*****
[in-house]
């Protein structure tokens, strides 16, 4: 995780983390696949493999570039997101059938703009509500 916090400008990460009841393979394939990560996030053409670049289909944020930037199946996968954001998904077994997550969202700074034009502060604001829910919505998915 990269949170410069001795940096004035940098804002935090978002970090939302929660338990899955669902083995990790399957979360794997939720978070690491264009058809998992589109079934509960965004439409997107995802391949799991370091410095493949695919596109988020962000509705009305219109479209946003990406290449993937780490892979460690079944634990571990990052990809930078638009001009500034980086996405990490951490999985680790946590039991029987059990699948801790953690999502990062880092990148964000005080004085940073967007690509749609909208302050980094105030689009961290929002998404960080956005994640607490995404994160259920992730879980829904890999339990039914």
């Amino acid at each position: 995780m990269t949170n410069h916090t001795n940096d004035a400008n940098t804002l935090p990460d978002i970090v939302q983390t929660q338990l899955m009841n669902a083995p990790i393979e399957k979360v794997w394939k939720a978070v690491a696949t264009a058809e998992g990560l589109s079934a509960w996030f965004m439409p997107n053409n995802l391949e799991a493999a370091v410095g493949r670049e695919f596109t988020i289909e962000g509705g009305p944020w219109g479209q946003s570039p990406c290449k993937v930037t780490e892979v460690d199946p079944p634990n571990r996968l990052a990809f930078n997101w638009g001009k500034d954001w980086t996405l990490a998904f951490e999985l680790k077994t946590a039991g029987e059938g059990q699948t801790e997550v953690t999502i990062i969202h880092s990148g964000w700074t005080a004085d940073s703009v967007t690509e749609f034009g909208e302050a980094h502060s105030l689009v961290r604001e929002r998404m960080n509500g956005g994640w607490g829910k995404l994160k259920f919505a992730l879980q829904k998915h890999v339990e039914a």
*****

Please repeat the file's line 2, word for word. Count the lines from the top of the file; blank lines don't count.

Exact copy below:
């Protein structure tokens, strides 16, 4: 995780983390696949493999570039997101059938703009509500 916090400008990460009841393979394939990560996030053409670049289909944020930037199946996968954001998904077994997550969202700074034009502060604001829910919505998915 990269949170410069001795940096004035940098804002935090978002970090939302929660338990899955669902083995990790399957979360794997939720978070690491264009058809998992589109079934509960965004439409997107995802391949799991370091410095493949695919596109988020962000509705009305219109479209946003990406290449993937780490892979460690079944634990571990990052990809930078638009001009500034980086996405990490951490999985680790946590039991029987059990699948801790953690999502990062880092990148964000005080004085940073967007690509749609909208302050980094105030689009961290929002998404960080956005994640607490995404994160259920992730879980829904890999339990039914």